Old electric car batteries

Old Electric Car Batteries Can Be Given New Life

The auto and clean energy industries both have vested interests in finding effective ways of reusing old electric car batteries but have been unsuccessful until 2015.

Years of research and development have yielded potential solutions for electric car batteries that would otherwise be disposed in the trash or left to rot.   

Nissan has announced its partnership with Green Charge Networks, a start-up, to reuse old batteries from its LEAF electric cars. The recycling solution: To use the old batteries for the storage of energy for use in commercial and industrial buildings. The partnership is considered as an important milestone in the two industries because Nissan’s LEAF is one of the bestselling electric cars in the United States with over 70,000 units sold.

While it may sound easy, reusing old electric car batteries isn’t easy. Electric batteries gradually lose their charging power over time until these become too weak for use in cars. But old batteries still have sufficient charge left in them for lighter uses.

Since electric cars are still relatively new in the auto industry, there were an insufficient number of old car batteries for recycling. This was also because majority of the electric cars purchased in the past five years did not require new batteries.

But electric cars are now hitting their middle age so owners are more compelled to replace their batteries. The result: A ready supply of second-hand electric car batteries, which can reused for commercial energy storage.

The Nissan LEAF electric cars are not the only electric cars with old batteries planned for reuse in this manner. GM has also announced its separate initiative at the Advanced Automotive Battery Conference in relation to the Chevy Volt, its own electric car. GM has partnered with ABB and Duke Energy, both giants in the power and energy industry, on the solution.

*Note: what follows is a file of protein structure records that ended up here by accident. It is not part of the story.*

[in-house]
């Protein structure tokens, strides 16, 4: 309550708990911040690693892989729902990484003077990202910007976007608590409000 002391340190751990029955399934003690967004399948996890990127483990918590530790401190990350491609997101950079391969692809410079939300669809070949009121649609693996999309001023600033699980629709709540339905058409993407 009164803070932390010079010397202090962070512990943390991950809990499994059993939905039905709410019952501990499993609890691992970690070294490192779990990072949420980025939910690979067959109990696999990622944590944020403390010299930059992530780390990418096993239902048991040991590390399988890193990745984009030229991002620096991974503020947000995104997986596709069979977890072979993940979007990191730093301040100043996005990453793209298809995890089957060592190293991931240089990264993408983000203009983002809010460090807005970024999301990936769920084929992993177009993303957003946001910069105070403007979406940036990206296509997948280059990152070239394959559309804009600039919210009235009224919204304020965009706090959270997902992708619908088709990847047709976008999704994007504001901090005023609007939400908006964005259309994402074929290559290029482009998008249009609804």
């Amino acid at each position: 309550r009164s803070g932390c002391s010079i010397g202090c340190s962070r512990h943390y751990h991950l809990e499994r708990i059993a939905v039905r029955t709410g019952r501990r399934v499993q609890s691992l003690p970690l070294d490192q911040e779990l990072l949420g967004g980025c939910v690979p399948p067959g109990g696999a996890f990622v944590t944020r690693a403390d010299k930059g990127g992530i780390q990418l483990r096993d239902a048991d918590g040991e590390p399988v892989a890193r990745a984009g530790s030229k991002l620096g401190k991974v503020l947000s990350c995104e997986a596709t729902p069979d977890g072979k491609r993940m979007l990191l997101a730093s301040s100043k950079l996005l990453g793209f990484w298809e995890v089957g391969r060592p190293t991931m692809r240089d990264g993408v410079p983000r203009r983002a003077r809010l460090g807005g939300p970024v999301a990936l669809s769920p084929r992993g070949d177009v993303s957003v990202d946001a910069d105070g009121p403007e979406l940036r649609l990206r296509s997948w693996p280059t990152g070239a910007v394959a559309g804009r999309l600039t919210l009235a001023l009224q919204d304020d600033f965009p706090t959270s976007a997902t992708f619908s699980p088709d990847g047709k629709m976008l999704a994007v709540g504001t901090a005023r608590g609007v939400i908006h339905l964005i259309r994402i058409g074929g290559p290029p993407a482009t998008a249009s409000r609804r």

Meanwhile, Green Charge Networks is among a few of the green energy start-ups using low-cost batteries in assisting corporate clients manage their energy consumption. In a typical set-up, its system automatically shifts energy consumptions from the power grid to the batteries especially in the face of high electricity rates (e.g., summer season).

The goal: To help clients in lowering their electricity bills and carbon footprint. Among Green Charge Networks’ clients are 7-Eleven, UPS, and Walgreens.

In many cases, the battery management companies will install the recycled electric car batteries free of charge. They make money by taking a cut of the savings enjoyed by their clients over time. Also, they reduce their operating costs by repurposing used LEAF batteries instead of purchasing new ones.

Emphasis must be made that Nissan has made other attempts at reusing LEAF batteries. Nissan entered into a joint venture with Sumitomo, known as 4R Energy, with focus on researching ways to give old batteries a second life.

The Green Charge Networks deal goes further because it repurposes LEAF batteries for commercial use. Its CEO, Vic Shao, will start the installation of reused LEAF batteries by the fourth quarter of 2015. As a prelude, one of Nissan’s facilities in California will be equipped with used batteries.

Ultimately, getting more uses out of second-hand electric car batteries make sense.




Photo Courtesy : dailymail.co.uk

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